But while his over-the-top enthusiasm initially galvanized supporters, it also helped set Ryan up for failure when his teams could not match the outsize expectations. In Buffalo, he was saddled, again, with less-than-stellar quarterback options and that certainly hurt Ryan. It also might have put him at irreparable odds with Whaley. This season, as the Bills struggled, Ryan stuck with Tyrod Taylor while Whaley and others in management wanted to try EJ Manuel, a former first-round draft pick by Whaley. As soon as Ryan was fired, word emerged that Manuel will start in the season finale.
Even more damning for Ryan, though, was that in Buffalo he wasn't able to replicate his own calling card that had buttressed Sanchez: the defense. In fact, the Bills' defense got considerably worse after Ryan took over -- even after he hired his brother, Rob, to help guide it this season -- sinking from fourth overall under Marrone to 19th in each of the last two seasons. Again, there appeared to be disagreements between Ryan and the front office about the players who best fit his scheme. The cycle had been remarkably similar to the one seen in his time with the Jets: When Ryan had the personnel to play the way he wanted, he was able to motivate and energize his team. When the personnel was lacking, Ryan's weaknesses -- as a strategist and disciplinarian -- were laid bare. It is hard to imagine a third owner signing up for more of the same.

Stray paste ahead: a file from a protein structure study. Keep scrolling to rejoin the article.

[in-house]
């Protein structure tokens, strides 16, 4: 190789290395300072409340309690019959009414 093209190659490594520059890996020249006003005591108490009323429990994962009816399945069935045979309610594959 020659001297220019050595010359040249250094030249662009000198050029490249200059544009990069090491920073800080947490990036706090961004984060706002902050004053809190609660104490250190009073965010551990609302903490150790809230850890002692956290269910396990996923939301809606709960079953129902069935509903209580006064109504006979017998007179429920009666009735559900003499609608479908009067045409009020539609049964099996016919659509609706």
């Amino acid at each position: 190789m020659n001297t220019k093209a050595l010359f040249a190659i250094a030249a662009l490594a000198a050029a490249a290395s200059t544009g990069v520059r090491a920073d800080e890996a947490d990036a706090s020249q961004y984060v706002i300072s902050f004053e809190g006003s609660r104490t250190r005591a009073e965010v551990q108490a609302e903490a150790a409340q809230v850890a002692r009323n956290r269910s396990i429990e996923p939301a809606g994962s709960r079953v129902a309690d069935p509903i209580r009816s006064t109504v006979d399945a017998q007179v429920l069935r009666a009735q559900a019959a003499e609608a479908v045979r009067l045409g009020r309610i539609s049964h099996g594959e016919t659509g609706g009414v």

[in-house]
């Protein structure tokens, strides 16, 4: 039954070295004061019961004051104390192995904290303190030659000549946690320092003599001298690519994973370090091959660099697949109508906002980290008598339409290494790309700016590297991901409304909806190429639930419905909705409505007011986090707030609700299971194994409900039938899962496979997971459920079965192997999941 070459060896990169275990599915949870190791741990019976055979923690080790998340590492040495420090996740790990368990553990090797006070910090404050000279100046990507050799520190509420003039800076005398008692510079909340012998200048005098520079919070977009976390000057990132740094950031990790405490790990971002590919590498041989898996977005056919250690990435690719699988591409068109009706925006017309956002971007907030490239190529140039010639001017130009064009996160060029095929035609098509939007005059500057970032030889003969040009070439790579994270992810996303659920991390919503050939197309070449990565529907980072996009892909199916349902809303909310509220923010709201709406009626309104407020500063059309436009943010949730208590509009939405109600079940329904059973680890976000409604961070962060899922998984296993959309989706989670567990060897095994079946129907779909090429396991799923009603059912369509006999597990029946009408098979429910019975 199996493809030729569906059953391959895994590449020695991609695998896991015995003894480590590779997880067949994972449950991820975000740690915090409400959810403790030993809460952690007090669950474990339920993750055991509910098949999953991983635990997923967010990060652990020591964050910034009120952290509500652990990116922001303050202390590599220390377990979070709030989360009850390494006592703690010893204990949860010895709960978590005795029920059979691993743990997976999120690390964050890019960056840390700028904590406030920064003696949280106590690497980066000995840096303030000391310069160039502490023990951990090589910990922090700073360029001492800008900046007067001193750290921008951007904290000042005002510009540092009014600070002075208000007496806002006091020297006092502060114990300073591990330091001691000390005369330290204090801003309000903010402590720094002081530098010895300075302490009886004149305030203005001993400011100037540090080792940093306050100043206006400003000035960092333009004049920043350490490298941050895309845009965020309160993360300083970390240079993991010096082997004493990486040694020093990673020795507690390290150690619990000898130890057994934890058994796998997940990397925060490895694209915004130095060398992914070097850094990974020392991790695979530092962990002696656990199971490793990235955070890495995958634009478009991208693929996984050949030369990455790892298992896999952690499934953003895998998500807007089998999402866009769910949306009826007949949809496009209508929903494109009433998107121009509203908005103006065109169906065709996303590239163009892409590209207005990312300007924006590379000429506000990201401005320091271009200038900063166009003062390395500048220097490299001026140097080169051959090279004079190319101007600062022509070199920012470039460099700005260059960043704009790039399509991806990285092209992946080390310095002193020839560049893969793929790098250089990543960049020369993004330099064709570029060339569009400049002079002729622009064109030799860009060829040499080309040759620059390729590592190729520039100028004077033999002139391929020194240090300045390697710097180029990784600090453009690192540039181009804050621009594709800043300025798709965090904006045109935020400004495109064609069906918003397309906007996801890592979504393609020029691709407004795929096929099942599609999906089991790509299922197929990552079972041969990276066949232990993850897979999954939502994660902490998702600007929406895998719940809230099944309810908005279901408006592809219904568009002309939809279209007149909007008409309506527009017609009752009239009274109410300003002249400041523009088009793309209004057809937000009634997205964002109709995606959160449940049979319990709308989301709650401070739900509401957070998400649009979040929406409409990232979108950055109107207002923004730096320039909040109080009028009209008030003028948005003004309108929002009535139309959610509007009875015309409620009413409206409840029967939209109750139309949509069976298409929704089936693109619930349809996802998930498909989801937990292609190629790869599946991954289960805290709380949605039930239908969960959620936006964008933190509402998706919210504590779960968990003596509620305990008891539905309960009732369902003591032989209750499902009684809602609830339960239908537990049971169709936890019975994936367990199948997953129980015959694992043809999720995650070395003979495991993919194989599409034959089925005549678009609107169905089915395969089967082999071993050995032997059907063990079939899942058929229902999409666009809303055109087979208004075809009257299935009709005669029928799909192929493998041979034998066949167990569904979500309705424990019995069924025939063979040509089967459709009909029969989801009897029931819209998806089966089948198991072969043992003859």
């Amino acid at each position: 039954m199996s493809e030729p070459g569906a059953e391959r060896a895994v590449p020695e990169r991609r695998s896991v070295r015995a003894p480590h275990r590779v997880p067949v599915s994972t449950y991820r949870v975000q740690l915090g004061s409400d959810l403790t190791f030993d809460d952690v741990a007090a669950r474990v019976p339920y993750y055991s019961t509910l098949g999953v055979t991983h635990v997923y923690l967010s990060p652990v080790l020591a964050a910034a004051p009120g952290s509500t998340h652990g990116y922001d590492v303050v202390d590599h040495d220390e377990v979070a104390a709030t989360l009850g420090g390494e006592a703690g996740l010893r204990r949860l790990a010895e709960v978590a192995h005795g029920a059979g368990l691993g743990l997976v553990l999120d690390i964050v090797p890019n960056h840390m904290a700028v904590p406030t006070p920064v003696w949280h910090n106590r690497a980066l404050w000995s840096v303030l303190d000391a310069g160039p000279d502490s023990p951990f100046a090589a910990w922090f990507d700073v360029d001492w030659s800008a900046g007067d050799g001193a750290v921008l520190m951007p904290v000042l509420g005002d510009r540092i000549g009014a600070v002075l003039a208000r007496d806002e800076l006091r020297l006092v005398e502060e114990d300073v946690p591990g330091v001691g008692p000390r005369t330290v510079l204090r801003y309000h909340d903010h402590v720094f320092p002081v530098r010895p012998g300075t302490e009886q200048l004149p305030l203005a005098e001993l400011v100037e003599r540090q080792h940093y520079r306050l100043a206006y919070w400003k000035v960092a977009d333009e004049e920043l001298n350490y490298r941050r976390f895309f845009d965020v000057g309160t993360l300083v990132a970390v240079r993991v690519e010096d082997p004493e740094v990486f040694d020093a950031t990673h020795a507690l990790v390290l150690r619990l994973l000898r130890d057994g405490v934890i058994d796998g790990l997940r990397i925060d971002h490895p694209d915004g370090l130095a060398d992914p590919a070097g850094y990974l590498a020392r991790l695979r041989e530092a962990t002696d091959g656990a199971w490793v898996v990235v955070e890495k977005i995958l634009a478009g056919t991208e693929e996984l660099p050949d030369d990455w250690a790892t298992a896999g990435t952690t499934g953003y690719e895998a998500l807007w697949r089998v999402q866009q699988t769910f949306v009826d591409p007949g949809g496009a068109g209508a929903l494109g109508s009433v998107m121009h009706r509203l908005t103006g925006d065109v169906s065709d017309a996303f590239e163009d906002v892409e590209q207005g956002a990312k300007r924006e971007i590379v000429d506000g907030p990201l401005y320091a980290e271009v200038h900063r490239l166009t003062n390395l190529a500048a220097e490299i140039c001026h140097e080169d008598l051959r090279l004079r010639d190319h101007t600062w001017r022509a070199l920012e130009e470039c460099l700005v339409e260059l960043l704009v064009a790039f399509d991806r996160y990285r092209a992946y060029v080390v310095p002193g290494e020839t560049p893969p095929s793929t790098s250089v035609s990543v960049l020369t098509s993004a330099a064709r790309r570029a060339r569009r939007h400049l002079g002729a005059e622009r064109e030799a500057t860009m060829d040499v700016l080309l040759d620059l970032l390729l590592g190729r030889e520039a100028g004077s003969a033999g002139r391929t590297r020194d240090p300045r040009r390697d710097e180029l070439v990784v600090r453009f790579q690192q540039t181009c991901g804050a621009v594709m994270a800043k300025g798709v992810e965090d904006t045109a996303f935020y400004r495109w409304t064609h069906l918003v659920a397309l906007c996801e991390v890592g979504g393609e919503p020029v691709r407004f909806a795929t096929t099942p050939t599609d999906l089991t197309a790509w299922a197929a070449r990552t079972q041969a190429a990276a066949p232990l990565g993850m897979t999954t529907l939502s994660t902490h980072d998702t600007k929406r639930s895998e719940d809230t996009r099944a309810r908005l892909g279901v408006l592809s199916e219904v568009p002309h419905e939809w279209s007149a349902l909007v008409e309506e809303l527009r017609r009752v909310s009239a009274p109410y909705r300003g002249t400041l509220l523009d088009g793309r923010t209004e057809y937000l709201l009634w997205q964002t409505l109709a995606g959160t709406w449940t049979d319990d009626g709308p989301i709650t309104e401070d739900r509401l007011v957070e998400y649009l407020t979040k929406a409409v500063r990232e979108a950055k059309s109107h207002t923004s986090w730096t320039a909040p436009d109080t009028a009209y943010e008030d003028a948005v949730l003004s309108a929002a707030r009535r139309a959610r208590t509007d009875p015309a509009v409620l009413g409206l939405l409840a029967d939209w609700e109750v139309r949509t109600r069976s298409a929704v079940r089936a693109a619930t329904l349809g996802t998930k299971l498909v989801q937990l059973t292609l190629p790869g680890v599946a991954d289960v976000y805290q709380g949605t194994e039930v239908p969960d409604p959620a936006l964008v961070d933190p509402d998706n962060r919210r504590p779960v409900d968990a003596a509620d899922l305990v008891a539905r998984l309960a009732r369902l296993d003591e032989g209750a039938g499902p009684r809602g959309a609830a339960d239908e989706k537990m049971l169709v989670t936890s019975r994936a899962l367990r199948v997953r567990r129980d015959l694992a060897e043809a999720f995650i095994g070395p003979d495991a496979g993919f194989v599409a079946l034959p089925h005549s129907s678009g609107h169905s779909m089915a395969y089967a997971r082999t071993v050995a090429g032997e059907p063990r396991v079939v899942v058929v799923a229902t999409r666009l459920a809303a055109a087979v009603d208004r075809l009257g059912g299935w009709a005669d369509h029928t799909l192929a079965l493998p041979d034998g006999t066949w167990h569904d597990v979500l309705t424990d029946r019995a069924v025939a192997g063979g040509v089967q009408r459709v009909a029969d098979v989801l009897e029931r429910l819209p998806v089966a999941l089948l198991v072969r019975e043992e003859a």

By the middle of this season, the handwriting was on the wall for Ryan. The fan base, which swooned early when Ryan said he wanted to live in the snowiest neighborhood of Buffalo, turned quickly on Ryan. The Pegulas tired of a personality that could deliver quotes but not the level of success that keeps fans in their seats.
Ryan looked exhausted as he called the loss to the Dolphins on Saturday one of the most difficult of his career. It might turn out to be the last one, too. The bluster has blown out of Buffalo and perhaps the NFL. The takeaway from Ryan's two seasons:
Nothing is as entertaining as success.